So if you AFA appears to be cheaper than a traditional array on a $/GB basis it's either due to some creative accounting on the AFA vendor side or because the traditional array is seriously overpriced.
2.) For typical enterprise applications, the storage part of the total latency is not very relevant. Look at a typical ERP system and you'll probably find a latency on the client side of around 80ms. Storage latency on a disk/hybrid system will contribute around 6ms of that. The rest is network, server processing etc. Getting the storage latency from 6ms to 1ms is not really helping you a lot if your total client-side latency is 80ms. Better invest that money to optimize in other areas.
Disk based arrays (hybrid with Flash as a cache) will not go away anytime soon - just like tape never went away. The ability to move workloads between different storage tiers will be key as most customers will need different tiers. If your array only supports a single tier (--> AFA startups) it won't be a full solution to your storage needs. It seems to be relatively easy to just add flash as a new tier to a slightly tuned traditional array (and achieve very similar performance to startup AFAs) but it will likely be very hard to add disk to a pure AFA.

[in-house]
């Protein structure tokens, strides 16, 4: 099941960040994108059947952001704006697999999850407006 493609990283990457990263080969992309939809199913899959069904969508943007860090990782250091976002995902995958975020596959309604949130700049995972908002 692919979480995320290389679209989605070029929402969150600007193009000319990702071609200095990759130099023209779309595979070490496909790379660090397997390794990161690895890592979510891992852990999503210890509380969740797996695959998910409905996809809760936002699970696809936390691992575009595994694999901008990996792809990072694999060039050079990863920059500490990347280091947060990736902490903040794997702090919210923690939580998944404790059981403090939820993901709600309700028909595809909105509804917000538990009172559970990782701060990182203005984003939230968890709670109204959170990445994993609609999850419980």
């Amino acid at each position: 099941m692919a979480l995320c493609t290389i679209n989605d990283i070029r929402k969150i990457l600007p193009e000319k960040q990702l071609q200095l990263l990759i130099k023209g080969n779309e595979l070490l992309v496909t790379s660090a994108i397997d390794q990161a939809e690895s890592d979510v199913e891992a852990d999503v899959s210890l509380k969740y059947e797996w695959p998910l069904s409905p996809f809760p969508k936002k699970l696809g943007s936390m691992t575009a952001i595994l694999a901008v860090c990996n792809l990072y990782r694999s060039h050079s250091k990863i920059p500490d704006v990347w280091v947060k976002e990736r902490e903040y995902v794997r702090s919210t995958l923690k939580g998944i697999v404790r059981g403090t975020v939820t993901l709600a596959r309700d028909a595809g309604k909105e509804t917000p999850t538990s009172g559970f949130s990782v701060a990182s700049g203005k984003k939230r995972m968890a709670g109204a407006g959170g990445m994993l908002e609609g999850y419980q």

No really it is exactly the wrong question (and next time please post while logged in so we know which vendor you work for).
1) Nice qualification, about being cheaper than SATA disks from Amazon. Of course even if you are talking about tier-2 workloads, the price of an array is hardly the same as the cost per GB of the HDDs, those controllers in disk arrays usually cost more than the storage in the array. And in reality for an enterprise workload we would be talking about SAS drives. And then there is the difference between the cost per GB raw, and the cost usable, you know when you short stroke the system because you can’t get the needed performance from a full system. Add in the cost of power, cooling, buying new buildings when the power company will not give you another megawatt power feed to your datacenter and soon you are talking real money. It isn’t just the cost of the drive, it is the cost of *everything* and flash makes the cost of *everything* go down. Again we are hardly the only ones saying this, for example this IBM document in Fig 2 gives a perfect example of what I am talking about (http://www.redbooks.ibm.com/redpapers/pdfs/redp5020.pdf )